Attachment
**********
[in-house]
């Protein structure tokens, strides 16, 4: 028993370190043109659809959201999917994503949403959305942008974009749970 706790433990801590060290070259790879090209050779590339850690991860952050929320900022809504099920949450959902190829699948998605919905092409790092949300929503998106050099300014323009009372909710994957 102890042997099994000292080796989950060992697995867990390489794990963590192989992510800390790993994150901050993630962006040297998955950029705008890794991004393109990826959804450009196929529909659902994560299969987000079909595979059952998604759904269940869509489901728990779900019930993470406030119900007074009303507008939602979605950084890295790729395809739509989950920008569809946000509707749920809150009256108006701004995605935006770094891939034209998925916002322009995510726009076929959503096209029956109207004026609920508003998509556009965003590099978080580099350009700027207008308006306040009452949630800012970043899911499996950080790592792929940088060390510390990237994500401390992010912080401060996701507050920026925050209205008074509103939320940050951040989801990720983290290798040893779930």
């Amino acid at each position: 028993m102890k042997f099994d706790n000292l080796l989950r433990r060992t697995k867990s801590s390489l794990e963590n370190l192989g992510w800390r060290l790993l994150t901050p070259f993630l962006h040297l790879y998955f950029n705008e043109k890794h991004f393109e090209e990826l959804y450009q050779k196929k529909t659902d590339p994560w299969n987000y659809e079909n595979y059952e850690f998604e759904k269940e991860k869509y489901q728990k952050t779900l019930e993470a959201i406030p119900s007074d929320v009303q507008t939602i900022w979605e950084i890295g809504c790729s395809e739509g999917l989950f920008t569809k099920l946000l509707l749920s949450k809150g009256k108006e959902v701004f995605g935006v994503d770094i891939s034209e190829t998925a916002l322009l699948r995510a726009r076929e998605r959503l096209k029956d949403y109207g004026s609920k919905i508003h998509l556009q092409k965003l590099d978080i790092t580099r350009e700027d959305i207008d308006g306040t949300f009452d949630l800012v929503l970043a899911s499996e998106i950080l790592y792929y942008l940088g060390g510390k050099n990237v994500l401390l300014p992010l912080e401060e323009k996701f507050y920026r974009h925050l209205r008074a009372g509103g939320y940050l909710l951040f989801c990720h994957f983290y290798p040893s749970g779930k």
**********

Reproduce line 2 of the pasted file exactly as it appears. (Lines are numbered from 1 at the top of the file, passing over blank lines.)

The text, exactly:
């Protein structure tokens, strides 16, 4: 028993370190043109659809959201999917994503949403959305942008974009749970 706790433990801590060290070259790879090209050779590339850690991860952050929320900022809504099920949450959902190829699948998605919905092409790092949300929503998106050099300014323009009372909710994957 102890042997099994000292080796989950060992697995867990390489794990963590192989992510800390790993994150901050993630962006040297998955950029705008890794991004393109990826959804450009196929529909659902994560299969987000079909595979059952998604759904269940869509489901728990779900019930993470406030119900007074009303507008939602979605950084890295790729395809739509989950920008569809946000509707749920809150009256108006701004995605935006770094891939034209998925916002322009995510726009076929959503096209029956109207004026609920508003998509556009965003590099978080580099350009700027207008308006306040009452949630800012970043899911499996950080790592792929940088060390510390990237994500401390992010912080401060996701507050920026925050209205008074509103939320940050951040989801990720983290290798040893779930």